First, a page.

We tend to associate cancer with either getting older or making bad lifestyle choices, so it may surprise you to know that a common cancer affecting women is actually caused by a virus – a sexually transmitted virus called the human papillomavirus (HPV).
Cervical cancer and HPV
Cancer of the cervix – the narrow passage connecting the vagina and the uterus – kills hundreds of Canadian women every year. One in every 150 women is expected to develop cervical cancer during her lifetime, and one in 423 will die of it.
A number of factors can increase your risk of developing cervical cancer, such as smoking, damage to your immune system, taking birth control pills for a long time, or giving birth to a large number of children. However, the number one risk factor is infection with HPV.
What is HPV?
HPV is the collective name for more than 100 viruses that can infect many parts of the body. Some only infect the hands and face, but other types are sexually transmitted and can cause genital warts or cancer of the cervix, penis or anus. Some of these viruses are considered “low-risk” and others “high-risk” based on their potential to cause cancer. Two particular high-risk types have been found to be responsible for more than two thirds of all cervical cancers worldwide.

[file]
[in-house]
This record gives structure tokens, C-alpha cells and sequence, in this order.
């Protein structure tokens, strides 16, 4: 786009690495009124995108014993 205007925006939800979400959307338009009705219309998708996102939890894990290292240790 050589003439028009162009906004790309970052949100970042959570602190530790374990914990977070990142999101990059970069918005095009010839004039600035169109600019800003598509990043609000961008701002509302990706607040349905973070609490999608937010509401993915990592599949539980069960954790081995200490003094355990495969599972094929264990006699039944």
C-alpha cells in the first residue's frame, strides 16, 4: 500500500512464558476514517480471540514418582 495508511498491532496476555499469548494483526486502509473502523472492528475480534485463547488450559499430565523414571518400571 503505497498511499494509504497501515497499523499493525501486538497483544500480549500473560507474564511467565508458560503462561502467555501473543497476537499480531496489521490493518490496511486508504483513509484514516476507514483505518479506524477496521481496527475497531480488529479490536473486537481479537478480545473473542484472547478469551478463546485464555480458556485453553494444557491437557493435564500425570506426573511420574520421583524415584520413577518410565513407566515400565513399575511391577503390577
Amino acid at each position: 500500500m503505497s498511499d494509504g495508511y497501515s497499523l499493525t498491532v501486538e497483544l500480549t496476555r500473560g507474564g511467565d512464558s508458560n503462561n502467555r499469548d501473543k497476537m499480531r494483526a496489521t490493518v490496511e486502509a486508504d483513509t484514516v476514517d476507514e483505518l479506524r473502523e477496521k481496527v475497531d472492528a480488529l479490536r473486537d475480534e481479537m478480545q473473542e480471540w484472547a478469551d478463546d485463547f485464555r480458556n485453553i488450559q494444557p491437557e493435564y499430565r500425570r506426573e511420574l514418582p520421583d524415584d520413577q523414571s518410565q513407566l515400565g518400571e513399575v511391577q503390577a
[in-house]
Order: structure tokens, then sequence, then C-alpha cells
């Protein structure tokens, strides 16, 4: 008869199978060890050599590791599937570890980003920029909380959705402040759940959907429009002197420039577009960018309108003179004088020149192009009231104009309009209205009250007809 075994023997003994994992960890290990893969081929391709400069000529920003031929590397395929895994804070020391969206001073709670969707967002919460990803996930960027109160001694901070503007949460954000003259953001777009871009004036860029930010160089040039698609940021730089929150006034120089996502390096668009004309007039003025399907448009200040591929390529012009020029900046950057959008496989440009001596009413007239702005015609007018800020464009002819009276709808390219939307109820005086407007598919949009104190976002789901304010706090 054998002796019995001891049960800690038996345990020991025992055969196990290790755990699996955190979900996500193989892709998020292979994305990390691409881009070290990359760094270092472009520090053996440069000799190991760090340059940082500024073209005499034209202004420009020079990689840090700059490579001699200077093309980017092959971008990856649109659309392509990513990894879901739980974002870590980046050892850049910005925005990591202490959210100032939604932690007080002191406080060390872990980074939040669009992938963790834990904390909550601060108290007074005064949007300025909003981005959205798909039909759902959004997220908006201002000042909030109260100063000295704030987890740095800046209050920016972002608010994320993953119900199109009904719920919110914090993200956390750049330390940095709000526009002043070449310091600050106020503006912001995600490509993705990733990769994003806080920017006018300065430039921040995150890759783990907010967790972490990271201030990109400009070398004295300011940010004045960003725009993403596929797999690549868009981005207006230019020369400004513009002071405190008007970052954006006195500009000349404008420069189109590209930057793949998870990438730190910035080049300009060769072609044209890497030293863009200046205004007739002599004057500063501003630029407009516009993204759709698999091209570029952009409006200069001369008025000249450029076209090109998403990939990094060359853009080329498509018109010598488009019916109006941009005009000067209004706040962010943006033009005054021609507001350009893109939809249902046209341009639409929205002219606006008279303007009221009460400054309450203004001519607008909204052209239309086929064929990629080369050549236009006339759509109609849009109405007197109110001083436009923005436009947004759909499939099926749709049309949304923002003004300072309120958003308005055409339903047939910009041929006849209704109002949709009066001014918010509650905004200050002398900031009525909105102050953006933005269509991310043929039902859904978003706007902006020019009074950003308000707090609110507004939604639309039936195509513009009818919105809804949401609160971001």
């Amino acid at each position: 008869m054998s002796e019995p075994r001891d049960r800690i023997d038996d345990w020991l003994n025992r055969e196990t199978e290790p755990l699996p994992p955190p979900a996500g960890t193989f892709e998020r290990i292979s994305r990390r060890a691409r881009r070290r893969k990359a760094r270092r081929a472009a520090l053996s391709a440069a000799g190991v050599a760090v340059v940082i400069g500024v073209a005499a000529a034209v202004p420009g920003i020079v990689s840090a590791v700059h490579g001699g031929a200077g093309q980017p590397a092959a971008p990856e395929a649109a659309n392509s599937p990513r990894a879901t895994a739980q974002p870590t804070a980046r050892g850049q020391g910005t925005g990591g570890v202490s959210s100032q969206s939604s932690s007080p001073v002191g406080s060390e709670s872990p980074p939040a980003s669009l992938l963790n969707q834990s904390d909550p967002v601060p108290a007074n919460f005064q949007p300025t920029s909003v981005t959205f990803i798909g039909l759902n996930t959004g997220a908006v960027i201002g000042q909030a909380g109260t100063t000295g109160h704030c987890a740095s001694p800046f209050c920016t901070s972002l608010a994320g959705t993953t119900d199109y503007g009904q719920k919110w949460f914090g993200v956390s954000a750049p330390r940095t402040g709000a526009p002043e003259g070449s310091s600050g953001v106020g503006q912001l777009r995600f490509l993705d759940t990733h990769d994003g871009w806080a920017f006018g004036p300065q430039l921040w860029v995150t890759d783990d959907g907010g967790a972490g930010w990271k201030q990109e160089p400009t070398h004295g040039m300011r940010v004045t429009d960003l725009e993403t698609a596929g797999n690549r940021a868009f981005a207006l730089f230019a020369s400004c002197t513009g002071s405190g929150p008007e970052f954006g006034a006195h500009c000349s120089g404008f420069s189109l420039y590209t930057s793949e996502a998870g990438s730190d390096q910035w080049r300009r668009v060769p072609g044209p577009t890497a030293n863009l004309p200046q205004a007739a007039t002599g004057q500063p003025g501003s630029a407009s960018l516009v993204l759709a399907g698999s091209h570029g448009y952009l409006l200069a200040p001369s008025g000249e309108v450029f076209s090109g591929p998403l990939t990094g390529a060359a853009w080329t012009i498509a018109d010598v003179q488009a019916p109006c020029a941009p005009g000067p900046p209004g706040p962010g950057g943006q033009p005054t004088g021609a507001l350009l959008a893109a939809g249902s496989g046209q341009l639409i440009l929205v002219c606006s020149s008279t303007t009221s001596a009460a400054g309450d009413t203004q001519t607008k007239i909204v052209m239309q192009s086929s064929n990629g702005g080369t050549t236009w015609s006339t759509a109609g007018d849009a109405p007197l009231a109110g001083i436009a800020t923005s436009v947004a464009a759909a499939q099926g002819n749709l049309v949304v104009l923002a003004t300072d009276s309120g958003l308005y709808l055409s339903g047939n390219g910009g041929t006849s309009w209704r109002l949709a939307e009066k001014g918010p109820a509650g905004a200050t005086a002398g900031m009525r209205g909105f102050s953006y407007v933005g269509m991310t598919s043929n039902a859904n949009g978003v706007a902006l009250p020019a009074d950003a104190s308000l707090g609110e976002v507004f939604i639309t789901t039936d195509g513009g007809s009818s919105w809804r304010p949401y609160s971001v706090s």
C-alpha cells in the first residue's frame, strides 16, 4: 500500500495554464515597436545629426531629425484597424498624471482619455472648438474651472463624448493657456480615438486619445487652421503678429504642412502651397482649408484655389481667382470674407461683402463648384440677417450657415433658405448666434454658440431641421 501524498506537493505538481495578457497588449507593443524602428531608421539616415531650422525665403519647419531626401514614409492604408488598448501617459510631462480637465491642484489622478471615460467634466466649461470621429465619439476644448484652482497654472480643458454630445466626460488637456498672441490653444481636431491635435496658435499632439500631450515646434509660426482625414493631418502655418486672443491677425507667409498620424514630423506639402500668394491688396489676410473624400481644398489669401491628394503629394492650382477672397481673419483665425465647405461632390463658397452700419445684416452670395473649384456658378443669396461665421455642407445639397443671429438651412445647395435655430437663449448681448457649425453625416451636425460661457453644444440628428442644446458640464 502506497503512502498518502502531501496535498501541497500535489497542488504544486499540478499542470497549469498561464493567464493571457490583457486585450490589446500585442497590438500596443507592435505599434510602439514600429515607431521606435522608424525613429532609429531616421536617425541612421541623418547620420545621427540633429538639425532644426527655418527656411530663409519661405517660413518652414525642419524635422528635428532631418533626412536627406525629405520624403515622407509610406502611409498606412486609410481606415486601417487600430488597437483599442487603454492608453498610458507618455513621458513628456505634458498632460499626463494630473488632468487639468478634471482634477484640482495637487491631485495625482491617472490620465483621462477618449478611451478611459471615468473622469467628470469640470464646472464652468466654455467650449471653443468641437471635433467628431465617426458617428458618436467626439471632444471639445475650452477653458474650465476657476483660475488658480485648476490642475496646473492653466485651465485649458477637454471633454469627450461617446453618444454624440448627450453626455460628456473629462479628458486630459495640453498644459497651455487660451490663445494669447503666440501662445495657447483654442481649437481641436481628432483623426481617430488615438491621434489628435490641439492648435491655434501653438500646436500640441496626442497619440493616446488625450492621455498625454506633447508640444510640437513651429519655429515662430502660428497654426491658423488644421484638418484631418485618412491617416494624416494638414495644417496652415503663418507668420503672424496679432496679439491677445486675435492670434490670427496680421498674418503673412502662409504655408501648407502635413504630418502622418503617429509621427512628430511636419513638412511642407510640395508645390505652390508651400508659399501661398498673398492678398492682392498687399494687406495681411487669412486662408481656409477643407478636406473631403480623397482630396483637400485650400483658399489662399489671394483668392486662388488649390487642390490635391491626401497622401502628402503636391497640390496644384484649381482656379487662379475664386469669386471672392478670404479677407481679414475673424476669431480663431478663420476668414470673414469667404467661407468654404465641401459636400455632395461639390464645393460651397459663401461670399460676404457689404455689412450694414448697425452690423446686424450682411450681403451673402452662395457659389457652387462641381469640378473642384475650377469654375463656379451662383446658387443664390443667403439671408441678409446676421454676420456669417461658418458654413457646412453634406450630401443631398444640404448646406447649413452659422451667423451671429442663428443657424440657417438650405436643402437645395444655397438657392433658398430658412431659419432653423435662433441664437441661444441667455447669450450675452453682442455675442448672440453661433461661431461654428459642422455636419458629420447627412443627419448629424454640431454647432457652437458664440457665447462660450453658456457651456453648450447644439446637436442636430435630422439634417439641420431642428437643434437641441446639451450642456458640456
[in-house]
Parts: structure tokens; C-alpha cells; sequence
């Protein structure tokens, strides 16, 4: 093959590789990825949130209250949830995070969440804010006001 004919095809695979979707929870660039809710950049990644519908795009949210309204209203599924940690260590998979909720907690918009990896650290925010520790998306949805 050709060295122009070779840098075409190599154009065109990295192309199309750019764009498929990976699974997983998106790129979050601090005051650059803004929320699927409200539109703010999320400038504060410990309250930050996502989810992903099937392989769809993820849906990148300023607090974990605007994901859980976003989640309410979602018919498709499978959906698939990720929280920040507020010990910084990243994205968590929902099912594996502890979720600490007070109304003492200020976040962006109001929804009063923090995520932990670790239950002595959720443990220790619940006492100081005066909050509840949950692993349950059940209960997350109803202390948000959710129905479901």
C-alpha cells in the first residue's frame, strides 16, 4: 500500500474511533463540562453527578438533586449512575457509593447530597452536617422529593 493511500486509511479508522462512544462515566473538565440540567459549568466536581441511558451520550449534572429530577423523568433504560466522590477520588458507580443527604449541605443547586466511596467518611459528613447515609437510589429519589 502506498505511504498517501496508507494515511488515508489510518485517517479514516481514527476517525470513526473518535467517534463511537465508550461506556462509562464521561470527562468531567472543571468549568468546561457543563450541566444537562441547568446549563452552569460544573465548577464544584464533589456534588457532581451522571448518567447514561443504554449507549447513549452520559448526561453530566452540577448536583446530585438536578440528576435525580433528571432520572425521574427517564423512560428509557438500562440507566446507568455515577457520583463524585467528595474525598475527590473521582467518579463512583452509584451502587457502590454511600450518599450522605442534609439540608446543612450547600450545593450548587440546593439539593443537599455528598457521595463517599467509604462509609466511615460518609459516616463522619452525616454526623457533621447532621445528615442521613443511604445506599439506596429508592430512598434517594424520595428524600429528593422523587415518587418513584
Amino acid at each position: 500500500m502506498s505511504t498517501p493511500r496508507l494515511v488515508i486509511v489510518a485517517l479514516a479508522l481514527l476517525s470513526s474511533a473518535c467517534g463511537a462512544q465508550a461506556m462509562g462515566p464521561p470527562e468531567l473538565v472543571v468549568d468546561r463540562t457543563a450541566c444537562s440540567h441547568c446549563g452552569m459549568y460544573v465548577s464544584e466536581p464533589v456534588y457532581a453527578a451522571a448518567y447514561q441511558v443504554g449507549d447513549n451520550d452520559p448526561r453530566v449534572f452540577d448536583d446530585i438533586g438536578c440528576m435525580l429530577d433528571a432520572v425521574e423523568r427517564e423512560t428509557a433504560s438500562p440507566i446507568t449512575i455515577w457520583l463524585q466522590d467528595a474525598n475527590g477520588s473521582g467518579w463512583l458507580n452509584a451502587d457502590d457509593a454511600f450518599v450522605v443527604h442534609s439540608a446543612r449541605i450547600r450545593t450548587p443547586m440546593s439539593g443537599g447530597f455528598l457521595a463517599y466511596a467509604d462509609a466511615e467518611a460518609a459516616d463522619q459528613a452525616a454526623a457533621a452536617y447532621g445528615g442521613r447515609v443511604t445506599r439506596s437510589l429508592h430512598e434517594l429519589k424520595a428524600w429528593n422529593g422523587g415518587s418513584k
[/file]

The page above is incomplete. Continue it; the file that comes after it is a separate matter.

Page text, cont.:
Who gets HPV?
HPV is more common than you might think – in fact, most sexually active adults have become infected at some time. Almost half of those affected are adolescents and young adults aged 15 to 24.
Can HPV infection be prevented?
Young women can reduce their risk of becoming infected by delaying becoming sexually active, limiting their number of sexual partners and considering their partners’ sexual history. Condom use during vaginal, anal and oral sex does not eliminate the risk of HPV infection, but it can decrease the chance of passing it on.